By Angela Holmes

The new year promises to breathe some new life into downtown Iowa City.

“We’re looking forward to 2015 because for the first time, we have a good roadmap of where we are going,” said Nancy Bird, executive director of the Iowa City Downtown District (ICDD). “We are redefining what Iowa City is all about.”

Armed with a recently-released study providing strategic direction to enhance the downtown shopping and dining experience, the ICDD is reviewing the data and will begin to implement the recommendations this year.

“The data reflects the new normal after the flood and the recession,” Ms. Bird said.

Last summer the ICDD, with support from the city of Iowa City, hired retail consulting firm Downtown Works for $45,000 to conduct the study, “Downtown Iowa City Retail Strategy.” The ICDD contributed $35,000 for the fees, while the city chipped in $10,000 for the company, which has offices in Philadelphia and Seattle.

“There was a lot of conversation about the balance of tenant mix downtown,” Ms. Bird said. “We needed more diversity.”

Ms. Bird, who returned to Iowa in 2012 after spending 10 years at an architecture, design and planning firm in Seattle, was familiar with several other projects Downtown Works had completed.

“We needed to hire expertise in the arena with historic buildings,” she said. “A fresh perspective from those who aren’t here every day is helpful.”

Downtown Works interviewed more than a dozen “stakeholders” in downtown Iowa City, including property owners, developers, city officials, business operators, workers and residents, to gauge their views on the state of downtown.

Some common threads of their conversations included:

  • Perceptions that there are too many bars downtown.
  • Discussions about the lack of commercial vacancies downtown, which leaves little space for national retailers.
  • The wonderful arts and cultural venues downtown
  • The fact that the Iowa River Landing in Coralville is competing for the same tenants as downtown.

“We need to stay competitive with developments on the fringes,” Ms. Bird said. While the University of Iowa is an important component of the downtown, the focus of this latest effort is to determine how to better serve the community as a whole, she noted.

The ICDD and the city realize a vibrant nightlife adds to the downtown’s draw, but want to strengthen the retail sector and other entertainment options.

“It isn’t the only thing going on downtown,” Ms. Bird said of the college bar scene.

With less emphasis on drinking establishments and more diverse programming, downtown Iowa City is attracting more community members, especially families.

“We had strong holiday campaigns with a lot of families coming downtown,” Ms. Bird said. “Sales increased, which is related to the economy getting stronger, but people are engaged.”

The ICDD also wants to attract professionals who are seeking higher-end dining and shopping.

Restaurants such as Pullman Bar and Diner, which opened last week at 17 S. Dubuque St., and Iowa Chop House, which opened in December at 223 E. Washington St., are “raising the bar,” Ms. Bird said.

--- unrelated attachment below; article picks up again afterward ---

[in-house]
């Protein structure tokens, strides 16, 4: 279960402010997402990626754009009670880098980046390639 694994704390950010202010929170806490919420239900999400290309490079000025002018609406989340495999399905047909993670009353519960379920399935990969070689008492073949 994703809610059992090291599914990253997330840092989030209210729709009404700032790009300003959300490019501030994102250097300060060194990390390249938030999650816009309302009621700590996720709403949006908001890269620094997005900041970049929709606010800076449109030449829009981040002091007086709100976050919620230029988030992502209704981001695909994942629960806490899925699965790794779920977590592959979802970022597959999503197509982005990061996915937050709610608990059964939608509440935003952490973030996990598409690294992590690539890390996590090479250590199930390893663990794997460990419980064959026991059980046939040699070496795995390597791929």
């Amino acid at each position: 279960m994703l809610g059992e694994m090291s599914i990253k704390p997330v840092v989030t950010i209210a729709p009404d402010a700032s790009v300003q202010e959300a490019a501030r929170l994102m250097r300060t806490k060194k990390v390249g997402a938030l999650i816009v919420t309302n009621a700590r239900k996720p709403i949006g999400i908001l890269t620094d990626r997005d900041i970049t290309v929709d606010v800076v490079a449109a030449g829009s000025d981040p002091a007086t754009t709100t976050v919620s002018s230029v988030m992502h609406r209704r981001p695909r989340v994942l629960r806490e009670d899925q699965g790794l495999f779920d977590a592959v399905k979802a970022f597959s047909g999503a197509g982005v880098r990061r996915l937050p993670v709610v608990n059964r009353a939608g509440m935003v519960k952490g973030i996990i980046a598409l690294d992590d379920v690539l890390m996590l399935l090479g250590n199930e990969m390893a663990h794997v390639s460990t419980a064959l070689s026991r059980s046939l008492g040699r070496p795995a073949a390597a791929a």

A new face

As well as diversifying the type of shops and restaurants available, the downtown area needs to make aesthetic improvements to attract people, the Downtown Works study revealed.

Recommendations include livening up businesses’ window displays, signs and facades.

“There’s so much pedestrian traffic – they need to catch people’s eye and draw them into the stores,” Ms. Bird said. “Good design is good business.”

Other design elements that should be addressed in the coming months include unified downtown signage and streetscape updates planned by the city.

“One of the observations of the study was when in downtown Iowa City, you can’t tell what kind of businesses are there,” Ms. Bird said.

In order to implement the retail plan, Ms. Bird is already talking to the ICDD board about adding a position.

“The more we can help support businesses, the better we will be,” she said.

 

Pros/Cons

While conducting a study about the vitality of Iowa City’s downtown retail atmosphere, Downtown Works identified strengths and weaknesses. Here is a sample of what the retail consultants found:

Strengths:

Coming streetscape changes – parking made parallel, skinnier streets and wider sidewalks

Existing shops that are open on Sundays do good business

Recent changes that prohibit 19- and 20-year-olds from being in bars and that restrict the number of alcohol-focused establishments in downtown

New contemporary storefronts created in recent years

The potential redevelopment of the Jefferson Building at the southwest corner of Washington and Dubuque streets.

Weaknesses:

Signage is often inappropriately scaled for storefronts

Many existing storefronts have dark/tinted windows, obscuring window displays in stores and activity in eateries

An abundance of ATMs are in the core of downtown contributing to visual clutter

A number of storefronts are not being well-maintained

The city’s design review committee does not include a retail-centric architect

Recommendations

Downtown Works made the following recommendations after conducting a study on Iowa City’s downtown retail atmosphere:

  • Hire a retail recruiter: This “matchmaker” would work with prospects and downtown property owners to identify uses that fit with the merchandise plan.
  • Develop Retail Design Guidelines: Aspects of a well-branded storefront include materials, color, transparency and lighting.
  • Ensure the Continuity of Retail on the Pedestrian Mall: The vacant space adjacent to the Iowa City Library and fronted by its playground could be divided into two stores with separate entrances that could cater to families.
  • Recapture and Enhance Key Locations: The northwest and northeast corners of Dubuque and Washington streets are in prime positions as a gateway to the Pedestrian Mall. Improving these corners would boost the retail climate.